Red Mills Cemetery
                                Lisbon
                                St. Lawrence County
                                New York

                                PVT. HENRY A. THOMPSON

                                  Rank and Organization: Private, U.S. Marine Corps. Born: 1841, England. Accredited To: Pennsylvania. G.O. No.: 59, 22 June 1865.

                                  CITATION:

                                  On board the U.S.S. Minnesota in the assault on Fort Fisher, 15 January 1865. Landing on the beach with the assaulting party from his ship, Private Thompson advanced partly through a breach in the palisades and nearer to the fort than any man from his ship despite enemy fire which killed or wounded many officers and men. When more than two-thirds of the men became seized with panic and retreated on the run, he remained with the party until dark, when it came safely away, bringing its wounded, its arms and its colors.

                                  Civil War Congressional Medal of Honor Recipient. His true name was Roderick P. Connelly. He served as a Private in the United States Marine Corps. His citation reads "On board the USS Minnesota in the assault on Fort Fisher, 15 January 1865. Landing on the beach with the assaulting party from his ship, Pvt. Thompson advanced partly through a breach in the palisades and nearer to the fort than any man from his ship despite enemy fire which killed or wounded many officers and men. When more than two-thirds of the men became seized with panic and retreated on the run, he remained with the party until dark, when it came safely away, bringing its wounded, its arms and its colors." (bio by: Don Morfe)

                                  Birth: 1841Death: Feb. 16, 1889

                                  Buried: Calvary Cemetery
                                  Woodside
                                  Queens County
                                  New York, USA
                                  Plot: 2nd Calvary, Section 11, Range 35, Plot O, Grave 9 UNMARKED

                                  CORP. ANDREW J. TOMLIN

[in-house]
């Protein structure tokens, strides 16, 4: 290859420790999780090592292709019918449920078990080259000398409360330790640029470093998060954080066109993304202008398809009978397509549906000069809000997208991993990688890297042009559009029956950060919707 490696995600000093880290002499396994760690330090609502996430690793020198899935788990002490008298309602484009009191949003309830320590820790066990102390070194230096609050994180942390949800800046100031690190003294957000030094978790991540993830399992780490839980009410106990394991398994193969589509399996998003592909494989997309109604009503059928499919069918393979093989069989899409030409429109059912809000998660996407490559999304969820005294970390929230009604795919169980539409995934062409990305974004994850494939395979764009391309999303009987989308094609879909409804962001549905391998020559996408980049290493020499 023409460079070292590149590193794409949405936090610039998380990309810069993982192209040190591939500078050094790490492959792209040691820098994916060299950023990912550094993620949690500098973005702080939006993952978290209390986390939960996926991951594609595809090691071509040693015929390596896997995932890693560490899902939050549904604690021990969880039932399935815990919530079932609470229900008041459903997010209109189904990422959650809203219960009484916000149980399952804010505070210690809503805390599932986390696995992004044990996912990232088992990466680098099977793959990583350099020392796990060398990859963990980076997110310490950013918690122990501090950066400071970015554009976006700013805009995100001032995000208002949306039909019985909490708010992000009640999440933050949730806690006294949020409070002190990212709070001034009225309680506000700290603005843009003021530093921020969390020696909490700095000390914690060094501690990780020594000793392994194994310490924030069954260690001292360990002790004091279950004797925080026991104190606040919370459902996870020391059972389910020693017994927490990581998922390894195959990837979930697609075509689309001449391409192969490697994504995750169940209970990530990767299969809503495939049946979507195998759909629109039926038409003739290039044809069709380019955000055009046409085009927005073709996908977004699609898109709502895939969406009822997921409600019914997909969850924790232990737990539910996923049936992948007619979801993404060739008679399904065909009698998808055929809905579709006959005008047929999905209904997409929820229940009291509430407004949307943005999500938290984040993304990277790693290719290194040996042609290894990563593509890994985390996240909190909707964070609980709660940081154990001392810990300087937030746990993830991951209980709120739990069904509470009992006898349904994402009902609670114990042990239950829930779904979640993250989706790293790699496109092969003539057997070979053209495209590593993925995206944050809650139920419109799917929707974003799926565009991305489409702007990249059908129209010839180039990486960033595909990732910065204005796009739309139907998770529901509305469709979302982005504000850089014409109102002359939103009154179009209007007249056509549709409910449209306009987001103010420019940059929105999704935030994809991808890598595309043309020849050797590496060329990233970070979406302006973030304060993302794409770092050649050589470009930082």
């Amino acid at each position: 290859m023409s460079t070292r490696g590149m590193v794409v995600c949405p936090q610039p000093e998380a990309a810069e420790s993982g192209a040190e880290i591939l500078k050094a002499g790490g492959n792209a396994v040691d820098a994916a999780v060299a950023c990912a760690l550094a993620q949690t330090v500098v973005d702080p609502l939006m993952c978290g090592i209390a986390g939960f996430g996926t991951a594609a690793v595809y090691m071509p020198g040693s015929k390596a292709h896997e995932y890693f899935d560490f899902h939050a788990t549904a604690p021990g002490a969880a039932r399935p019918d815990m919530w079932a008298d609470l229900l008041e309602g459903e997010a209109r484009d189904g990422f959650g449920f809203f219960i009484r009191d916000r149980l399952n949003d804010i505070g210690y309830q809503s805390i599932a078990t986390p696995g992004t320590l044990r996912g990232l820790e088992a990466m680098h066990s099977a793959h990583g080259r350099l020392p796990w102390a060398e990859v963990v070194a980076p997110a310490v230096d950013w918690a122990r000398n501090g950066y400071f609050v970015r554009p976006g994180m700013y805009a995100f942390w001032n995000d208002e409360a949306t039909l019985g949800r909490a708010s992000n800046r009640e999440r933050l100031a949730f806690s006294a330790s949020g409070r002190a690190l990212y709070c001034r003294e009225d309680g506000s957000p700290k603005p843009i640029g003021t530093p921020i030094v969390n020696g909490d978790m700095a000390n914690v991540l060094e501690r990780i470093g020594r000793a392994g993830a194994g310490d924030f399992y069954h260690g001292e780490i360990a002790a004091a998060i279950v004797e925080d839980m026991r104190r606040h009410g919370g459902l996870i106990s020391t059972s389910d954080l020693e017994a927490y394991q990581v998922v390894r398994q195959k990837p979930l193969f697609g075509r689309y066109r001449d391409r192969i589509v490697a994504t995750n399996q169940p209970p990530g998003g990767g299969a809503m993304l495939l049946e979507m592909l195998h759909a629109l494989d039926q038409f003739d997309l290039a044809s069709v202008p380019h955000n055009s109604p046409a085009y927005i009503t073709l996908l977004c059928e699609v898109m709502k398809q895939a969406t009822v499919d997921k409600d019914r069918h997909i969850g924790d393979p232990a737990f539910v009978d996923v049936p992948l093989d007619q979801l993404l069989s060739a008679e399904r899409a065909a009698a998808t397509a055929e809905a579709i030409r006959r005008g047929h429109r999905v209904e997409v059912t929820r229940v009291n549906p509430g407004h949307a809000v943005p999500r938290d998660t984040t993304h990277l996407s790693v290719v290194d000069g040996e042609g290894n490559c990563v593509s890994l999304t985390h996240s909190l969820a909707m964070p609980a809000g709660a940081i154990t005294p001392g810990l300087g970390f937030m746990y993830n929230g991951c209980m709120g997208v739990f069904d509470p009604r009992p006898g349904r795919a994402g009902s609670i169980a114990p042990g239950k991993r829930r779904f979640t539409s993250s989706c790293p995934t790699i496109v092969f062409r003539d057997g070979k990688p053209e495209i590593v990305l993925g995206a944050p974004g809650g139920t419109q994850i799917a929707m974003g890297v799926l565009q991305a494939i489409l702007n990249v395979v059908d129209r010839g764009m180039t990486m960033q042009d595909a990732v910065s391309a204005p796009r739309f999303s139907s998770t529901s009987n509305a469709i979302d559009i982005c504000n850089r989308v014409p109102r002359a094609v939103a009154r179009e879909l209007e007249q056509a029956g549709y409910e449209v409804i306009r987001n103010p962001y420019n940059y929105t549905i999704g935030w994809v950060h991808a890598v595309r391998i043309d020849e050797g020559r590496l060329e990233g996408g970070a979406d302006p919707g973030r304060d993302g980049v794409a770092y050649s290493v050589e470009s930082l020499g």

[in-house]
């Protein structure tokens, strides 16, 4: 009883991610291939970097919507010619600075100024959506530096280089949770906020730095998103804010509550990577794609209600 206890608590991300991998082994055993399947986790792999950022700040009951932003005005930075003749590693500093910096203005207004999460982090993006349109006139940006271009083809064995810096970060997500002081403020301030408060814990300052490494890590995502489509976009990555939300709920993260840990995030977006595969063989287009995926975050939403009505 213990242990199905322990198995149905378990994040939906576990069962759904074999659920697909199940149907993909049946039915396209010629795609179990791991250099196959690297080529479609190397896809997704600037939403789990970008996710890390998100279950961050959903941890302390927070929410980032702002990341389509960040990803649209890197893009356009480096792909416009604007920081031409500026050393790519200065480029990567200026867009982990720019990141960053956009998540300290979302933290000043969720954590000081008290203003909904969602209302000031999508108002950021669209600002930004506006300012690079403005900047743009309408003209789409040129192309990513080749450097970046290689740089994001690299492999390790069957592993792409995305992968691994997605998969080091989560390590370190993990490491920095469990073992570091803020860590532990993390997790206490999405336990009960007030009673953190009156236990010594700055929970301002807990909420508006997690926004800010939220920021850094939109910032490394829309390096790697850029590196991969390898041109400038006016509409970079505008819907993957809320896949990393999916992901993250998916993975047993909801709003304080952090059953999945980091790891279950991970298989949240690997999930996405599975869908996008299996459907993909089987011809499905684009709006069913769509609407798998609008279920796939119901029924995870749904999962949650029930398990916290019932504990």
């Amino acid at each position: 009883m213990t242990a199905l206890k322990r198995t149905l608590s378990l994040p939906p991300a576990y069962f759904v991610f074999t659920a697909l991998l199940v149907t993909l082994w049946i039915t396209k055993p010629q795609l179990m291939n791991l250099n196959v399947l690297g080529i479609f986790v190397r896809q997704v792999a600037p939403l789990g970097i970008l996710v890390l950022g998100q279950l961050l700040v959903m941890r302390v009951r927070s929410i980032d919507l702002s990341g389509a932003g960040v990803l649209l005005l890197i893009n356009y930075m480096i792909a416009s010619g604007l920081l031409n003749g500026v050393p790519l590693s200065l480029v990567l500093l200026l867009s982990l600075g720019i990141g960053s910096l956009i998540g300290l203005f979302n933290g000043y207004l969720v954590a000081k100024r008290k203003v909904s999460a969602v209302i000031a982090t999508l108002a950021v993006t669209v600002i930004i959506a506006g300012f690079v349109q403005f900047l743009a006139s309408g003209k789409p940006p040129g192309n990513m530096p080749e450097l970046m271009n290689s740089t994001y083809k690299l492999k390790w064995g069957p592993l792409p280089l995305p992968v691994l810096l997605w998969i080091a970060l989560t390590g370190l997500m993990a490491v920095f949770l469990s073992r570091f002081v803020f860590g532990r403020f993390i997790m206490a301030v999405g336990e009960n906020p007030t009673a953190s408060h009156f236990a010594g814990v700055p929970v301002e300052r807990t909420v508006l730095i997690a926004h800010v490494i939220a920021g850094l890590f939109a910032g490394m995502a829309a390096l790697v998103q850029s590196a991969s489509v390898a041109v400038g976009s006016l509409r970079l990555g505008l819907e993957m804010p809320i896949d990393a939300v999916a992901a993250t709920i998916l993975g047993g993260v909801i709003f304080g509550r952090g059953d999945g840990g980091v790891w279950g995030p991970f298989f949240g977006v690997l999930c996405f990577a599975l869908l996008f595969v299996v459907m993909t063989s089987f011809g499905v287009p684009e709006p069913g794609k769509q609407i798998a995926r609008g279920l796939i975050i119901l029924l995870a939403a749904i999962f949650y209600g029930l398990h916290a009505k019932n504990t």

Rank and Organization: Corporal, U.S. Marine Corps. Born: 1844, Goshen, N.J. Accredited To: New Jersey. G.O. No.: 59, 22 June 1865.

                                    CITATION:

                                    As corporal of the guard on board the U.S.S. Wabash during the assault on Fort Fisher, on 15 January 1865. As 1 of 200 marines assembled to hold a line of entrenchments in the rear of the fort which the enemy threatened to attack in force following a retreat in panic by more than two-thirds of the assaulting ground forces, Cpl. Tomlin took position in line and remained until morning when relief troops arrived from the fort. When one of his comrades was struck down by enemy fire, he unhesitatingly advanced under a withering fire of musketry into an open plain close to the fort and assisted the wounded man to a place of safety.

                                    Birth: Mar. 15, 1845Death:

                                    Nov. 1, 1905

                                    BURIED: Goshen Methodist Cemetery
                                    Goshen
                                    Cape May County
                                    New Jersey

                                    SGT. PINKERTON R. VAUGHN

                                      Rank and Organization: Sergeant, U.S. Marine Corps. Born: 1839, Downingtown, Pa. Accredited To: Pennsylvania. G.O. N__o.: 17, 10 July 1863.

                                      CITATION:

                                      Serving on board the U.S.S. Mississippi during her abandonment and firing in the action with the Port Hudson batteries, 14 March 1863. During the abandonment of the Mississippi which had to be grounded, Sgt. Vaughn rendered invaluable assistance to his commanding officer, remaining with the ship until all the crew had landed and the ship had been fired to prevent its falling into enemy hands. Persistent until the last, and conspicuously cool under the heavy shellfire, Sgt. Vaughn was finally ordered to save himself as he saw fit.